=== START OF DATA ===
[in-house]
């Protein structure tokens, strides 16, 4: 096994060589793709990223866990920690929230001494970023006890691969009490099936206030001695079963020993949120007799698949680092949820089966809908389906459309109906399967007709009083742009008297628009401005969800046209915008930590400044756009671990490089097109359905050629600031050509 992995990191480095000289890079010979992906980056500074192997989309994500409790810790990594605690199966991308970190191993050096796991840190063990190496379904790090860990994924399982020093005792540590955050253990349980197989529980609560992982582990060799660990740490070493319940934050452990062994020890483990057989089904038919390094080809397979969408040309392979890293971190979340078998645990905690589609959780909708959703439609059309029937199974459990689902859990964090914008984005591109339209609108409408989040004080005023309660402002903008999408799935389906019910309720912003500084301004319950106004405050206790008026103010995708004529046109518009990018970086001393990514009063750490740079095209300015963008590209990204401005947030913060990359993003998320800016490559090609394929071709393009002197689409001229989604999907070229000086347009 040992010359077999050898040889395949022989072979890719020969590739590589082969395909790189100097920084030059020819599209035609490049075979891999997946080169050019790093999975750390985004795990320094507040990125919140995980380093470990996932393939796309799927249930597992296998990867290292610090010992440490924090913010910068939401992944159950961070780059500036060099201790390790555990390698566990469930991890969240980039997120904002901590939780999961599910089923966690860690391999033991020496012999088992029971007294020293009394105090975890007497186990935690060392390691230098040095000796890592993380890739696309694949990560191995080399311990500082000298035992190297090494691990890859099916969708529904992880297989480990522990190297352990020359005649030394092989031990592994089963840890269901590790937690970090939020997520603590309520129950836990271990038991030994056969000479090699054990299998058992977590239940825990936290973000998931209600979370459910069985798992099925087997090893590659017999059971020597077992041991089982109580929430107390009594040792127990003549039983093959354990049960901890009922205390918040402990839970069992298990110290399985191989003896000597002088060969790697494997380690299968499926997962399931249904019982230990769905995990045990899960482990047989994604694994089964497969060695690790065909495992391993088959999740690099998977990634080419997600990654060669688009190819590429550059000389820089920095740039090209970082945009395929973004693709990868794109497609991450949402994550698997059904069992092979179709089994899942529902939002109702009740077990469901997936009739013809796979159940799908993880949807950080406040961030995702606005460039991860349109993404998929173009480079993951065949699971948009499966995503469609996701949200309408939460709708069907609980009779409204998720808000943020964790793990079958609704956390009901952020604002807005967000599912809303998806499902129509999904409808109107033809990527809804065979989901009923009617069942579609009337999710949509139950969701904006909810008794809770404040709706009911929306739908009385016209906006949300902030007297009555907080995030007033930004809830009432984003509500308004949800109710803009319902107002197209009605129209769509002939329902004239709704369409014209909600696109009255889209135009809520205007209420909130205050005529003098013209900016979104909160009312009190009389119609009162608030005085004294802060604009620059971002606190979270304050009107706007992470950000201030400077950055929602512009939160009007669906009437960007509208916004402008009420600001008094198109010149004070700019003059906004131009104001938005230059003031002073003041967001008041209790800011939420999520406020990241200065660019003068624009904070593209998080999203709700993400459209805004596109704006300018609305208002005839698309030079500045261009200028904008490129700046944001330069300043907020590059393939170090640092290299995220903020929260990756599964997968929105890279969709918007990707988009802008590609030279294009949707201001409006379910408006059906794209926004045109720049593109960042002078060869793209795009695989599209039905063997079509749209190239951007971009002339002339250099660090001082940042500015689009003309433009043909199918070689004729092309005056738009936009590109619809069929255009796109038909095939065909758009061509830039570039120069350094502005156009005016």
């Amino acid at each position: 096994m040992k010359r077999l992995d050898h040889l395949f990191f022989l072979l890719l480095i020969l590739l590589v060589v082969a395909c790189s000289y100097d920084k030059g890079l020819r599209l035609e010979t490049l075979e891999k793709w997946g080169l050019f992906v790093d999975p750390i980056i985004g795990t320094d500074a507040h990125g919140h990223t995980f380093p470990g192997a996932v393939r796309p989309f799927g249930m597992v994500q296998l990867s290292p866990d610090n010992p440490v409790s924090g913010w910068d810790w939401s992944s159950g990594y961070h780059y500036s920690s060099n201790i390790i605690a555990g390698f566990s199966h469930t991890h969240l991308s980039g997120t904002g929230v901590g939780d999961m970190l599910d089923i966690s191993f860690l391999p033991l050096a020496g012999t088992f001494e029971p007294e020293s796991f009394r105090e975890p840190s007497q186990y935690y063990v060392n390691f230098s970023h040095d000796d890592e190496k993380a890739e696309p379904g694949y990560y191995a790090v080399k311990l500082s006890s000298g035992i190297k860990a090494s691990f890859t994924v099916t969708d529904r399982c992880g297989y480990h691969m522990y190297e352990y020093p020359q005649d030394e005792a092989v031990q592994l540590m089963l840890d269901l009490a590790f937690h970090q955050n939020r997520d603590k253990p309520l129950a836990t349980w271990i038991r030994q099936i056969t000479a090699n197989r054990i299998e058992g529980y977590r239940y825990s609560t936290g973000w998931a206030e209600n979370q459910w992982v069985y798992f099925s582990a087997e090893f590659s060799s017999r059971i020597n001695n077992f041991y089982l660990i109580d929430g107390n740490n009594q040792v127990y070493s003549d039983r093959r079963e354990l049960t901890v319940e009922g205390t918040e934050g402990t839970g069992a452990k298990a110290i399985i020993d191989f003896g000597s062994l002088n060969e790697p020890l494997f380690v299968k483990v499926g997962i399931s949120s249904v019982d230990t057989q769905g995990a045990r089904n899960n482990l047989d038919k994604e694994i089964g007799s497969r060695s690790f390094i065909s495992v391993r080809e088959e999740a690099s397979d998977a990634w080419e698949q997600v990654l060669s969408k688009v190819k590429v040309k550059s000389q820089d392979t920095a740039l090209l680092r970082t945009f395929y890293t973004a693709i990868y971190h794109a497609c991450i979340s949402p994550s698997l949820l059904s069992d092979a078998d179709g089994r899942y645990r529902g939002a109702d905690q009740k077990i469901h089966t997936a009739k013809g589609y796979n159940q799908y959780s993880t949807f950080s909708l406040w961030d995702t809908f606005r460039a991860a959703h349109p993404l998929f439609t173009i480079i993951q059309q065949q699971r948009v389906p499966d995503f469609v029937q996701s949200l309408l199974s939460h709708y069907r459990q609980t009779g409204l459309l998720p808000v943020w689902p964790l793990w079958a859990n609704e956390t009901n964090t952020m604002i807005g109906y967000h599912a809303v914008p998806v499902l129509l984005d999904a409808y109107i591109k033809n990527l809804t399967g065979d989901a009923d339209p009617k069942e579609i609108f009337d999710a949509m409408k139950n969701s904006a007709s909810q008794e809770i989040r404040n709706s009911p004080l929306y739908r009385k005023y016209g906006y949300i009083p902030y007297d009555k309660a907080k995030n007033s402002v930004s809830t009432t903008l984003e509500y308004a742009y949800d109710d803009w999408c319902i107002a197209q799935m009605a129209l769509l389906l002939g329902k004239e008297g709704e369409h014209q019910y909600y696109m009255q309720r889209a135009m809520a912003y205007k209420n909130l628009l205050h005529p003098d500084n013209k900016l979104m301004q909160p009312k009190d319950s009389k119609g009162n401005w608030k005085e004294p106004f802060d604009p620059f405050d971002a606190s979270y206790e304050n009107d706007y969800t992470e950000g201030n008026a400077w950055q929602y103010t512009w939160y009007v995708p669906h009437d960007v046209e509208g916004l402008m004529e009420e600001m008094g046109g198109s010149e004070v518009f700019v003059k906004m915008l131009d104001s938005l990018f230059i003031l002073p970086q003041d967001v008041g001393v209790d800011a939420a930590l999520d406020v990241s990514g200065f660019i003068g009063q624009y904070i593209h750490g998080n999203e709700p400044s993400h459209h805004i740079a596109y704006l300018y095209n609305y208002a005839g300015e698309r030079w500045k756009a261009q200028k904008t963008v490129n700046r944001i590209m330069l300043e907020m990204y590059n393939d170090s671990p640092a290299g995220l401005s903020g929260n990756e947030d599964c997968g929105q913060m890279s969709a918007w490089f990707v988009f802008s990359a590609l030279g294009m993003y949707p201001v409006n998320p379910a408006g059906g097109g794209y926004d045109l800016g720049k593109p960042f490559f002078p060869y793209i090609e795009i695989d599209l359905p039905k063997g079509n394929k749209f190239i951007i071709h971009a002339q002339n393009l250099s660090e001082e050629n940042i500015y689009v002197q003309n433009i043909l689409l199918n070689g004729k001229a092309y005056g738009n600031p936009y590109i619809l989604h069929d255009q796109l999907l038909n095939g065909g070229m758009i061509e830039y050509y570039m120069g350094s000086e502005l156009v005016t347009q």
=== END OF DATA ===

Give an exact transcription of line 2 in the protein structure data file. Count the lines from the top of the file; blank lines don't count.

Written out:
């Protein structure tokens, strides 16, 4: 096994060589793709990223866990920690929230001494970023006890691969009490099936206030001695079963020993949120007799698949680092949820089966809908389906459309109906399967007709009083742009008297628009401005969800046209915008930590400044756009671990490089097109359905050629600031050509 992995990191480095000289890079010979992906980056500074192997989309994500409790810790990594605690199966991308970190191993050096796991840190063990190496379904790090860990994924399982020093005792540590955050253990349980197989529980609560992982582990060799660990740490070493319940934050452990062994020890483990057989089904038919390094080809397979969408040309392979890293971190979340078998645990905690589609959780909708959703439609059309029937199974459990689902859990964090914008984005591109339209609108409408989040004080005023309660402002903008999408799935389906019910309720912003500084301004319950106004405050206790008026103010995708004529046109518009990018970086001393990514009063750490740079095209300015963008590209990204401005947030913060990359993003998320800016490559090609394929071709393009002197689409001229989604999907070229000086347009 040992010359077999050898040889395949022989072979890719020969590739590589082969395909790189100097920084030059020819599209035609490049075979891999997946080169050019790093999975750390985004795990320094507040990125919140995980380093470990996932393939796309799927249930597992296998990867290292610090010992440490924090913010910068939401992944159950961070780059500036060099201790390790555990390698566990469930991890969240980039997120904002901590939780999961599910089923966690860690391999033991020496012999088992029971007294020293009394105090975890007497186990935690060392390691230098040095000796890592993380890739696309694949990560191995080399311990500082000298035992190297090494691990890859099916969708529904992880297989480990522990190297352990020359005649030394092989031990592994089963840890269901590790937690970090939020997520603590309520129950836990271990038991030994056969000479090699054990299998058992977590239940825990936290973000998931209600979370459910069985798992099925087997090893590659017999059971020597077992041991089982109580929430107390009594040792127990003549039983093959354990049960901890009922205390918040402990839970069992298990110290399985191989003896000597002088060969790697494997380690299968499926997962399931249904019982230990769905995990045990899960482990047989994604694994089964497969060695690790065909495992391993088959999740690099998977990634080419997600990654060669688009190819590429550059000389820089920095740039090209970082945009395929973004693709990868794109497609991450949402994550698997059904069992092979179709089994899942529902939002109702009740077990469901997936009739013809796979159940799908993880949807950080406040961030995702606005460039991860349109993404998929173009480079993951065949699971948009499966995503469609996701949200309408939460709708069907609980009779409204998720808000943020964790793990079958609704956390009901952020604002807005967000599912809303998806499902129509999904409808109107033809990527809804065979989901009923009617069942579609009337999710949509139950969701904006909810008794809770404040709706009911929306739908009385016209906006949300902030007297009555907080995030007033930004809830009432984003509500308004949800109710803009319902107002197209009605129209769509002939329902004239709704369409014209909600696109009255889209135009809520205007209420909130205050005529003098013209900016979104909160009312009190009389119609009162608030005085004294802060604009620059971002606190979270304050009107706007992470950000201030400077950055929602512009939160009007669906009437960007509208916004402008009420600001008094198109010149004070700019003059906004131009104001938005230059003031002073003041967001008041209790800011939420999520406020990241200065660019003068624009904070593209998080999203709700993400459209805004596109704006300018609305208002005839698309030079500045261009200028904008490129700046944001330069300043907020590059393939170090640092290299995220903020929260990756599964997968929105890279969709918007990707988009802008590609030279294009949707201001409006379910408006059906794209926004045109720049593109960042002078060869793209795009695989599209039905063997079509749209190239951007971009002339002339250099660090001082940042500015689009003309433009043909199918070689004729092309005056738009936009590109619809069929255009796109038909095939065909758009061509830039570039120069350094502005156009005016």